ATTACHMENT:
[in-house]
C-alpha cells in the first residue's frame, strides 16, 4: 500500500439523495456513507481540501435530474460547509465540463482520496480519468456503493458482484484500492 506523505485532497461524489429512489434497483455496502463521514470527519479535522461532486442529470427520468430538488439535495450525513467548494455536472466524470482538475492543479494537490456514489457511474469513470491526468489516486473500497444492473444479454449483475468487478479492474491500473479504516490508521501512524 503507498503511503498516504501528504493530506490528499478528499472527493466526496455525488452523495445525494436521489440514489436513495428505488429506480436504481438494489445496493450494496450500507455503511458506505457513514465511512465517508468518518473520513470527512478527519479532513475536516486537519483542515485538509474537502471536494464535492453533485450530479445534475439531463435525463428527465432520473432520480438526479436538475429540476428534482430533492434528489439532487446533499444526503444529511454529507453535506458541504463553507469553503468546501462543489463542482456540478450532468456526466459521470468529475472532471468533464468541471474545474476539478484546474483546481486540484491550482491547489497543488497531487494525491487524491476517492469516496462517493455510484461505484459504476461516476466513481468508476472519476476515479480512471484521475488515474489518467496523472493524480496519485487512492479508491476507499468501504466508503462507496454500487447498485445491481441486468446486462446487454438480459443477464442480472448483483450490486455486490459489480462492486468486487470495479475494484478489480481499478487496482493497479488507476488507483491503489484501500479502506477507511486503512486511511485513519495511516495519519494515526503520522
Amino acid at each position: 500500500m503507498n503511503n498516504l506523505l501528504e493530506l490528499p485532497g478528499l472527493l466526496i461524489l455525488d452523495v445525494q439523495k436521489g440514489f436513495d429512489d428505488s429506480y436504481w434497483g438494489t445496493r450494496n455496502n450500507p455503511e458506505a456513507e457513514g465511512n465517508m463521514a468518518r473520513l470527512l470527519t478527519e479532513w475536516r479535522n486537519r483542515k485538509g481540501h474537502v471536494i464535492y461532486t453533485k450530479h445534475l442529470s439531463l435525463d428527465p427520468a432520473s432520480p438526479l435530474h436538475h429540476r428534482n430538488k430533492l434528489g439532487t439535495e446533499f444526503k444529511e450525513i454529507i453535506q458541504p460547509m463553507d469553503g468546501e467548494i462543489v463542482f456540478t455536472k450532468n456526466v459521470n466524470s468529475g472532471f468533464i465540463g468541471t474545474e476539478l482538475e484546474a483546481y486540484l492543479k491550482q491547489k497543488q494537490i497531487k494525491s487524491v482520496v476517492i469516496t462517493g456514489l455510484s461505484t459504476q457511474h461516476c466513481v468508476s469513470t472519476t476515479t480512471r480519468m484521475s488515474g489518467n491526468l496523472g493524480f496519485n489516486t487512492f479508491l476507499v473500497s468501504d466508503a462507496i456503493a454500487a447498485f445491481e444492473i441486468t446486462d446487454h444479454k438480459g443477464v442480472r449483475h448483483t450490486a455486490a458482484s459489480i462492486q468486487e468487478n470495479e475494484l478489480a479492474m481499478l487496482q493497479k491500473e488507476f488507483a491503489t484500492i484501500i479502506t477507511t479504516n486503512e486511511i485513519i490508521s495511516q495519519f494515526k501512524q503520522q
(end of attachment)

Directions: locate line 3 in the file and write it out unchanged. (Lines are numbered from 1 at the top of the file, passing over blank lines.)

Amino acid at each position: 500500500m503507498n503511503n498516504l506523505l501528504e493530506l490528499p485532497g478528499l472527493l466526496i461524489l455525488d452523495v445525494q439523495k436521489g440514489f436513495d429512489d428505488s429506480y436504481w434497483g438494489t445496493r450494496n455496502n450500507p455503511e458506505a456513507e457513514g465511512n465517508m463521514a468518518r473520513l470527512l470527519t478527519e479532513w475536516r479535522n486537519r483542515k485538509g481540501h474537502v471536494i464535492y461532486t453533485k450530479h445534475l442529470s439531463l435525463d428527465p427520468a432520473s432520480p438526479l435530474h436538475h429540476r428534482n430538488k430533492l434528489g439532487t439535495e446533499f444526503k444529511e450525513i454529507i453535506q458541504p460547509m463553507d469553503g468546501e467548494i462543489v463542482f456540478t455536472k450532468n456526466v459521470n466524470s468529475g472532471f468533464i465540463g468541471t474545474e476539478l482538475e484546474a483546481y486540484l492543479k491550482q491547489k497543488q494537490i497531487k494525491s487524491v482520496v476517492i469516496t462517493g456514489l455510484s461505484t459504476q457511474h461516476c466513481v468508476s469513470t472519476t476515479t480512471r480519468m484521475s488515474g489518467n491526468l496523472g493524480f496519485n489516486t487512492f479508491l476507499v473500497s468501504d466508503a462507496i456503493a454500487a447498485f445491481e444492473i441486468t446486462d446487454h444479454k438480459g443477464v442480472r449483475h448483483t450490486a455486490a458482484s459489480i462492486q468486487e468487478n470495479e475494484l478489480a479492474m481499478l487496482q493497479k491500473e488507476f488507483a491503489t484500492i484501500i479502506t477507511t479504516n486503512e486511511i485513519i490508521s495511516q495519519f494515526k501512524q503520522q